We live in a world where solutions to losing your boner are plastered across tube trains, and Viagra is as well known a drug as Paracetamol. But when it comes to women being unable to reach orgasm, we are all too often sold the line that it's just part and parcel of being female, most likely our own fault for being so unlike men. The message is that cumming, if you're one of the ladies, is an addition rather than a legitimate demand.

When women speak to women in the media about their orgasmic woes, it isn't much better. Magazine tips on female masturbation always suggest lighting candles or treating yourself to your favourite bubble bath before an attempt to hit the point of no return, as if your vulva is genetically programmed to recognise and respond to a romantic setting (with the actual partner presumably an unnecessary appendage.) Rags for teenage girls suggest that you have to scatter rose petals across your duvet and bang on the whale music rather than merely tune into your sexual identity when it comes to a spot of wanking (although J-17 did once manage to dedicate a feature to tackling the issue head-on, pillow-mounting tips and all, which was a welcome break from a media shitfest in which a couple of drops of ylang-ylang was supposed to get you seeing stars). It all seems a bit of a tall order. Nowadays, most men don't even have to pay for the dinner to expect a mutually enjoyable session of heavy petting in the carpark, so the idea that you have to court your own clitoris like a fleshy pink princess is really pushing the boundaries of twee.

It goes without saying that most partners aim to please; it was way back in 2003 when Outkast sang in “Hey Ya”, with characteristic honesty, that they “don't want to meet your mamma, just want to make you cum-ah”. While that might not have seemed like the most profound message at the time, it spoke enough about the kind of sexual liberation that we all need: one where our bodies aren't seen as linked by some glittery umbilical cord to old-fashioned courtship, teddy bears clutching cuddly hearts, and boxes of Thornton's chocolate. Instead, they're flesh-and-flood manifestations of human sexuality that deserve equal participation in an amorous encounter.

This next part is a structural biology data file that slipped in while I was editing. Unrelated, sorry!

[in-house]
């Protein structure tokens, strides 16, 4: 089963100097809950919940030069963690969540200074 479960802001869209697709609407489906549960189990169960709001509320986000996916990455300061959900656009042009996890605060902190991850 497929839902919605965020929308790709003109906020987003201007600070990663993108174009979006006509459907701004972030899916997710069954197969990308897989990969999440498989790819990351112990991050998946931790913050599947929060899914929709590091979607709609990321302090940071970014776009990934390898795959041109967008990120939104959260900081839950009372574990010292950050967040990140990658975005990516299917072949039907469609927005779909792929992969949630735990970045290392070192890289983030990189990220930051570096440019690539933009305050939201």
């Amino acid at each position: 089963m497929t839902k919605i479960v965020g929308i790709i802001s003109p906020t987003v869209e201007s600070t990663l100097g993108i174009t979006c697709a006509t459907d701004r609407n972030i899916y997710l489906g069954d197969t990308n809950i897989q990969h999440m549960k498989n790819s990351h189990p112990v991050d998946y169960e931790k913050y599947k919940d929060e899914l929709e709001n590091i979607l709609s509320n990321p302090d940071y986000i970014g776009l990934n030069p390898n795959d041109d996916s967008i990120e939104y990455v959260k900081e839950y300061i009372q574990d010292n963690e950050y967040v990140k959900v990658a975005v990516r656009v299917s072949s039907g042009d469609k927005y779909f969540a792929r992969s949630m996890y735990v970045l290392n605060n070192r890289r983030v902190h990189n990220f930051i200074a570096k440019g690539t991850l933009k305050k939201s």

Your nearest squeeze should never dismiss your lack of orgasmic incidence because “women never cum anyway, and we didn't have a scented candle”, and neither should your doctor or your nearest sociological researcher. Everyone deserves a partner who takes more than a passing interest in making sure that the sesh was reciprocal - and the science of sexuality needs to become less pharmacologically inclined if we are to see the appearance of genuinely helpful advice. While we may have progressed in leaps and bounds since the dark days when our hymens were seen as our husband's rightful property, the sexual landscape remains unequal. And everyone deserves a damn good orgasm, so let's get experimenting.

 

An exhibit about male and female orgasm at the Amora Sex Academy in London in 2007. Photograph: Getty Images

Rhiannon Lucy Cosslett and Holly Baxter are co-founders and editors of online magazine, The Vagenda.

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Let's face it: supporting Spurs is basically a form of charity

Now, for my biggest donation yet . . .

I gazed in awe at the new stadium, the future home of Spurs, wondering where my treasures will go. It is going to be one of the architectural wonders of the modern world (football stadia division), yet at the same time it seems ancient, archaic, a Roman ruin, very much like an amphitheatre I once saw in Croatia. It’s at the stage in a new construction when you can see all the bones and none of the flesh, with huge tiers soaring up into the sky. You can’t tell if it’s going or coming, a past perfect ruin or a perfect future model.